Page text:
Will everyone please stop misusing the term “garage rock”?
The phrase — which once referred to maladjusted social deviants conjuring the feral essence of rock 'n' roll — is now used by fans and critics alike to indicate any group of vintage retail employees recording mild pop music on a low-tech tape machine. When did perky summertime positivity and stoned kitten admiration replace damaged screeds that obliterated VU meters and explored the fringe of rock's primal potential? And who let this happen?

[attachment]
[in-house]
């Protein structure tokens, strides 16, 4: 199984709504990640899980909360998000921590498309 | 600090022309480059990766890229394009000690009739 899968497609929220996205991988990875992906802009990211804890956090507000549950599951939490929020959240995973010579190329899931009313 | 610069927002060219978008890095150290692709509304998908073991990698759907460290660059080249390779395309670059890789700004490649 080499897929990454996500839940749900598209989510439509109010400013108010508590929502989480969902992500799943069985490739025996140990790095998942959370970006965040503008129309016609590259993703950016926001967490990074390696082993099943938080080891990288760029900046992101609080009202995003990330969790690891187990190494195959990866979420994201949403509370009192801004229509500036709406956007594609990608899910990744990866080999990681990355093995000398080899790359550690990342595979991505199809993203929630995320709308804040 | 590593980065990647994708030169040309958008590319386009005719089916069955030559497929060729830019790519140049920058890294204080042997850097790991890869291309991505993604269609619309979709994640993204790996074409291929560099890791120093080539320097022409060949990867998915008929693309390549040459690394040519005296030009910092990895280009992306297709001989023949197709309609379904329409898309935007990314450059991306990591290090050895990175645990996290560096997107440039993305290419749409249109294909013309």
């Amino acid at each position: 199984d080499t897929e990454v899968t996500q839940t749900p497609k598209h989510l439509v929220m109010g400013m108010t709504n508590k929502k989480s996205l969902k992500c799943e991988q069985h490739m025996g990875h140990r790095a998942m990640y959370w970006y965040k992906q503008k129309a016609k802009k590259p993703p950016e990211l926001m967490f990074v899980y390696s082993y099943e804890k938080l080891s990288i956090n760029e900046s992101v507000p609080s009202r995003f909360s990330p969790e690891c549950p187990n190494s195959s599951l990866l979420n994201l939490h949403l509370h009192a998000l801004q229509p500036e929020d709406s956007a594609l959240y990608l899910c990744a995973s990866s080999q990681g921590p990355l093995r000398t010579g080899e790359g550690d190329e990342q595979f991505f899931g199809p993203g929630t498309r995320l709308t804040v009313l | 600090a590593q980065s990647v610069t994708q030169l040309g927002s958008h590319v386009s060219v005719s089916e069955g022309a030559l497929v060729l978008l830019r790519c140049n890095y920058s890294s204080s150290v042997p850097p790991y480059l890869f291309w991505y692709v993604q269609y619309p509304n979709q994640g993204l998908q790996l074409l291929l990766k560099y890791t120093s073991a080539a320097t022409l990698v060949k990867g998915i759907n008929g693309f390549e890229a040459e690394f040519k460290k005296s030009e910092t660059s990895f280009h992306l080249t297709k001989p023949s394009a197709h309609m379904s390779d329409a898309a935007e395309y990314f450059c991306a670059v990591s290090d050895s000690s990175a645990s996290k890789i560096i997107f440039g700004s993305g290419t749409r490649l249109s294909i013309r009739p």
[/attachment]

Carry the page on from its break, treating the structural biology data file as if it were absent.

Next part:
Granted, pop has its own insidious appeal. Syrupy hooks with no frills can satiate a certain desire in almost any human's psyche. We do not mean to disparage pop groups in any sense. It's the classification of pop bands as garage bands — and the increasing encroachment of pop and psychedelic tropes upon traditionally savage music — that we object to.